Academic journal article Ethics & International Affairs

Beyond Coalitions of the Willing: Assessing U.S. Multilateralism

Academic journal article Ethics & International Affairs

Beyond Coalitions of the Willing: Assessing U.S. Multilateralism

Article excerpt

Since the end of the Cold War, both the wisdom and the appropriateness of multilateral action have been subjects of fierce disagreement within the U.S. foreign policy community. In practice, the United States has oscillated between going it alone and joining with others. (1) While making use of some multilateral institutions, it has periodically opted out of international conventions, sought exemptions from global regimes, and acted alone in the face of global problems. (2) Subsequently, debates about the appropriate balance between unilateralism and multilateralism in American global engagement have been highly contentious. The intensity of the debate is due, at least in part, to the fact that participants disagree about both the effectiveness of the two strategies for achieving U.S. aims and their legitimacy.

These arguments are a predictable response to the practical challenges and ethical dilemmas generated by globalization. Global integration has engendered a growing number of transnational problems and opportunities unlikely to be addressed successfully by the independent actions of any one state. (3) Cooperation with other governments and international organizations is essential. Yet multilateralism can be costly and constraining, sometimes limiting freedom of action and infringing on national sovereignty. The United States is particularly sensitive to these tradeoffs since it has formidable unilateral and bilateral options. The question of whether U.S. interests are best served by going it alone or with others has no general answer: it depends on the issue and the stakes, the policies of others, and the feasibility of collective action.

In addition to raising prudential dilemmas, globalization carries moral implications. In order to manage common problems, countries have created a growing framework of international institutions and law, accepting an expanding array of mutual obligations and binding commitments among states. Simultaneously, the rise of cross-border exchanges is fast eroding the boundary between national and international, while reinforcing the connections between disparate and distant human communities. In advocating particular responses to these global concerns, policy-makers and analysts couch their positions in normative language, invoking U.S. rights and duties and highlighting the legitimacy or illegitimacy of U.S. policy choices. Because unilateralism raises ethical red flags in world politics, the United States typically offers public explanations for its decisions to act alone. Such justifications are sometimes prudential, citing threats to U.S. national security and core interests. But U.S. officials also defend unilateralism in ethical terms, depicting it as a moral imperative transcending secondary international obligations; as the only means to remain true to U.S. identity and values; as a last resort, taken after exhaustive efforts to reach consensus; as a contribution to the general welfare rather than narrow U.S. interests; or as a form of leadership to overcome inertia, mobilize a coalition, create an international standard, or enforce an international agreement. This compulsion to justify departures from multilateral cooperation suggests that there are recognized norms of international behavior and legitimacy that require invocation, even in the breach. (4)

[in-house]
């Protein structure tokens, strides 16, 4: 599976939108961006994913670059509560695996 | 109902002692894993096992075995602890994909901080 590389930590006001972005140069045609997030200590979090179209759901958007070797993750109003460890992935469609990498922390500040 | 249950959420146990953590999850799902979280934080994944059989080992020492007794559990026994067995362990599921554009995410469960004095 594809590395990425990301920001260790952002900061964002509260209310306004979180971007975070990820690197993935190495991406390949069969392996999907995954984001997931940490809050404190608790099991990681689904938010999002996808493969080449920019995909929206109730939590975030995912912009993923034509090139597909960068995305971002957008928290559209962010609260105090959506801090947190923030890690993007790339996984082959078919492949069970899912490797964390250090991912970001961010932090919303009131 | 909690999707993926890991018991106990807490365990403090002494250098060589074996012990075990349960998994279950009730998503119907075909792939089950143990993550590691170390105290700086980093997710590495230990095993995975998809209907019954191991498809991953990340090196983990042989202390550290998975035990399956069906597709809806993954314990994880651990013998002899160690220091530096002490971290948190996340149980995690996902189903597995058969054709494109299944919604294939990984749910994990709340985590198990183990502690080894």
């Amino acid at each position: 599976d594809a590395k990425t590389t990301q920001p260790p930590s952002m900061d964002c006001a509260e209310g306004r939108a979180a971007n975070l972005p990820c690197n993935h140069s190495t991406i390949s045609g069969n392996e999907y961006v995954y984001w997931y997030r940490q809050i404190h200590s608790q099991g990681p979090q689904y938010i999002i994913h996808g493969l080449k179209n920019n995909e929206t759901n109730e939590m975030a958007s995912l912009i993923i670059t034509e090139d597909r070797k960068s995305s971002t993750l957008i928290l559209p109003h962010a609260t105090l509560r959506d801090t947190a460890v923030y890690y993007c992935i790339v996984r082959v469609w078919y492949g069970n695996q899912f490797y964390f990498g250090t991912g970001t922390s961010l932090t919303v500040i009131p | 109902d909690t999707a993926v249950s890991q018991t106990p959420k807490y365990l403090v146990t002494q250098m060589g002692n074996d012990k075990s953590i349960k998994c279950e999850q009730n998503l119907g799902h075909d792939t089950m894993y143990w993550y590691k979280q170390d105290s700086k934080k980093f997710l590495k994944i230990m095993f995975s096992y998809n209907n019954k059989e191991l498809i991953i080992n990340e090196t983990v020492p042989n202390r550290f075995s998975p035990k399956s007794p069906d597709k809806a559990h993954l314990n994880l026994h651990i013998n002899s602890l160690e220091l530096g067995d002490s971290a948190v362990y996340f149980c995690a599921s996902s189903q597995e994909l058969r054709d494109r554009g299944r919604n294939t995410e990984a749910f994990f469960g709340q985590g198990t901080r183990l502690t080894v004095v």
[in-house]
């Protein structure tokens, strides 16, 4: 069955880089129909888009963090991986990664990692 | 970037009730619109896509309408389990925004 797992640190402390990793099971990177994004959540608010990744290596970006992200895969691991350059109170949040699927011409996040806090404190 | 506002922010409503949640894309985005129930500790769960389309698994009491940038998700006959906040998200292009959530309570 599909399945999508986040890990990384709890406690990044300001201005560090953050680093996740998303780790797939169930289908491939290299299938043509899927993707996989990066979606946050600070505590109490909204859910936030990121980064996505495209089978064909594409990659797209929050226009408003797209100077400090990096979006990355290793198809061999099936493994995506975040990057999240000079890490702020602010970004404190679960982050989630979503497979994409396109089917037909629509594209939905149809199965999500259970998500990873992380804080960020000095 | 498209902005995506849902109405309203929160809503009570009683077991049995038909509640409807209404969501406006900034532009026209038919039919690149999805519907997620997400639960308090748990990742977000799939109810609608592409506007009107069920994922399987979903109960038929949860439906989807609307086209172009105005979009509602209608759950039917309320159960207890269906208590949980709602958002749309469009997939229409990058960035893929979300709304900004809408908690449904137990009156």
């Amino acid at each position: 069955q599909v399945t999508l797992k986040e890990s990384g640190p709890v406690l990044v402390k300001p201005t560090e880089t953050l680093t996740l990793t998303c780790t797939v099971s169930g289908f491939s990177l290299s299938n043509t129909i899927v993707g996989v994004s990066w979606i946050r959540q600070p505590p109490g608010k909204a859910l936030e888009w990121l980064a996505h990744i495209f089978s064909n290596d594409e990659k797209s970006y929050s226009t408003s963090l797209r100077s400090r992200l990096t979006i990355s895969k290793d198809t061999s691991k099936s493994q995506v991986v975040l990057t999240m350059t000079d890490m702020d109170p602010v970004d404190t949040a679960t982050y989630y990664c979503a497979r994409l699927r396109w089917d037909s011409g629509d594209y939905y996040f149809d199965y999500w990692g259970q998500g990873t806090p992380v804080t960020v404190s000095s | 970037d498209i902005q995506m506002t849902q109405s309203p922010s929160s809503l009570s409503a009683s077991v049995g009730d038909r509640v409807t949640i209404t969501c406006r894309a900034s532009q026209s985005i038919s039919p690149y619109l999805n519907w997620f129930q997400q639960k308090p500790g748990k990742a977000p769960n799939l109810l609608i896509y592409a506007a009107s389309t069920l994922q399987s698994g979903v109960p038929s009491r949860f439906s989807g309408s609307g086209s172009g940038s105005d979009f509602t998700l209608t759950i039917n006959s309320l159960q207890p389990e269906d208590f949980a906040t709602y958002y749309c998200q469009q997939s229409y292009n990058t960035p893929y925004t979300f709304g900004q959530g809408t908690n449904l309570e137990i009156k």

So far the discussion of these questions has been more polemical than analytical. Because the practical and ethical terrain has not been clearly demarcated, it is easy to confuse prudential assessments about costs and benefits with ethical arguments about fairness, justice, legitimacy, and obligation. Each side has claimed the moral high ground, bundling distinct normative assertions into rival prudential arguments while failing to acknowledge the principled nature of the opposition's arguments. Greater clarity may be possible by classifying U.S. foreign policy into analytical categories based on whether the strategies adopted are unilateral or multilateral and whether the aims pursued are nationalist, internationalist, or cosmopolitan. …

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